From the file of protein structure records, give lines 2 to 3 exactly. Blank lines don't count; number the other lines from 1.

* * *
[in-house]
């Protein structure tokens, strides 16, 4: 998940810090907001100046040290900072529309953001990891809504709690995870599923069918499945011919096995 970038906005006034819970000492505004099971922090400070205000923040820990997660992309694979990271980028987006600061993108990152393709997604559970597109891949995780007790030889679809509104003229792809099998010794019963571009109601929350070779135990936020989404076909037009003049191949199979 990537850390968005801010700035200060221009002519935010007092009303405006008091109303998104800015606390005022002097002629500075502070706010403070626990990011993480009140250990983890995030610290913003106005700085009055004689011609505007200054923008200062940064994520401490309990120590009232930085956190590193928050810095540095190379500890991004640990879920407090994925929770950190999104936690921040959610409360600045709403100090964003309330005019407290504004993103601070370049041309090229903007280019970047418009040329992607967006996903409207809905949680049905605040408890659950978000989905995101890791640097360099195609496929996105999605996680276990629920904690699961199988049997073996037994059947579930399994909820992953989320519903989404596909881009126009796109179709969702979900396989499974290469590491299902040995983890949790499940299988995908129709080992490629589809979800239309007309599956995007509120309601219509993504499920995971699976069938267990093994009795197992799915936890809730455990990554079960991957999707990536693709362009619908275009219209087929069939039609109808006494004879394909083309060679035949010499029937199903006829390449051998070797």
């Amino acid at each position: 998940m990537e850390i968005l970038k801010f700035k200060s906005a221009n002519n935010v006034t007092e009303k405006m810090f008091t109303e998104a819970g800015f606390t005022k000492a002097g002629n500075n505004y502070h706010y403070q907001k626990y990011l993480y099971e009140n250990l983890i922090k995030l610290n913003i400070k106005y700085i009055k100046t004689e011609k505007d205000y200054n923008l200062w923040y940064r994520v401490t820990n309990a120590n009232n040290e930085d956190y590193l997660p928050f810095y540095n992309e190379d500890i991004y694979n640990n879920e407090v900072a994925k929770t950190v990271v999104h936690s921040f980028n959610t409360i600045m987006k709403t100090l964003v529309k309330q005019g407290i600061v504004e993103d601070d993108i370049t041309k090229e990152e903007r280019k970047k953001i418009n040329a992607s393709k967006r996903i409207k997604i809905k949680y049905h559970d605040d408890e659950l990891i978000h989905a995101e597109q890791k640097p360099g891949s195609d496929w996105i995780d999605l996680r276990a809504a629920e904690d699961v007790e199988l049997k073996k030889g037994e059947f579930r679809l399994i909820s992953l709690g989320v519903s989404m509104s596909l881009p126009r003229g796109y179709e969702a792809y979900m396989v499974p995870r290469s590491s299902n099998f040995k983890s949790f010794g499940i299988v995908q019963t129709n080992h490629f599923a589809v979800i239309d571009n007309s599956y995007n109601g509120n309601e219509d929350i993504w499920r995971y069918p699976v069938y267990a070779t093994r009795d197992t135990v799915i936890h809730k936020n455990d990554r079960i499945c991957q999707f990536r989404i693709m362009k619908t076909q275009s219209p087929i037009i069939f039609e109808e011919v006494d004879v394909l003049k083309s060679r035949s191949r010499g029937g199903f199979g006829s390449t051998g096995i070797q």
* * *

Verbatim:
């Protein structure tokens, strides 16, 4: 998940810090907001100046040290900072529309953001990891809504709690995870599923069918499945011919096995 970038906005006034819970000492505004099971922090400070205000923040820990997660992309694979990271980028987006600061993108990152393709997604559970597109891949995780007790030889679809509104003229792809099998010794019963571009109601929350070779135990936020989404076909037009003049191949199979 990537850390968005801010700035200060221009002519935010007092009303405006008091109303998104800015606390005022002097002629500075502070706010403070626990990011993480009140250990983890995030610290913003106005700085009055004689011609505007200054923008200062940064994520401490309990120590009232930085956190590193928050810095540095190379500890991004640990879920407090994925929770950190999104936690921040959610409360600045709403100090964003309330005019407290504004993103601070370049041309090229903007280019970047418009040329992607967006996903409207809905949680049905605040408890659950978000989905995101890791640097360099195609496929996105999605996680276990629920904690699961199988049997073996037994059947579930399994909820992953989320519903989404596909881009126009796109179709969702979900396989499974290469590491299902040995983890949790499940299988995908129709080992490629589809979800239309007309599956995007509120309601219509993504499920995971699976069938267990093994009795197992799915936890809730455990990554079960991957999707990536693709362009619908275009219209087929069939039609109808006494004879394909083309060679035949010499029937199903006829390449051998070797």
């Amino acid at each position: 998940m990537e850390i968005l970038k801010f700035k200060s906005a221009n002519n935010v006034t007092e009303k405006m810090f008091t109303e998104a819970g800015f606390t005022k000492a002097g002629n500075n505004y502070h706010y403070q907001k626990y990011l993480y099971e009140n250990l983890i922090k995030l610290n913003i400070k106005y700085i009055k100046t004689e011609k505007d205000y200054n923008l200062w923040y940064r994520v401490t820990n309990a120590n009232n040290e930085d956190y590193l997660p928050f810095y540095n992309e190379d500890i991004y694979n640990n879920e407090v900072a994925k929770t950190v990271v999104h936690s921040f980028n959610t409360i600045m987006k709403t100090l964003v529309k309330q005019g407290i600061v504004e993103d601070d993108i370049t041309k090229e990152e903007r280019k970047k953001i418009n040329a992607s393709k967006r996903i409207k997604i809905k949680y049905h559970d605040d408890e659950l990891i978000h989905a995101e597109q890791k640097p360099g891949s195609d496929w996105i995780d999605l996680r276990a809504a629920e904690d699961v007790e199988l049997k073996k030889g037994e059947f579930r679809l399994i909820s992953l709690g989320v519903s989404m509104s596909l881009p126009r003229g796109y179709e969702a792809y979900m396989v499974p995870r290469s590491s299902n099998f040995k983890s949790f010794g499940i299988v995908q019963t129709n080992h490629f599923a589809v979800i239309d571009n007309s599956y995007n109601g509120n309601e219509d929350i993504w499920r995971y069918p699976v069938y267990a070779t093994r009795d197992t135990v799915i936890h809730k936020n455990d990554r079960i499945c991957q999707f990536r989404i693709m362009k619908t076909q275009s219209p087929i037009i069939f039609e109808e011919v006494d004879v394909l003049k083309s060679r035949s191949r010499g029937g199903f199979g006829s390449t051998g096995i070797q």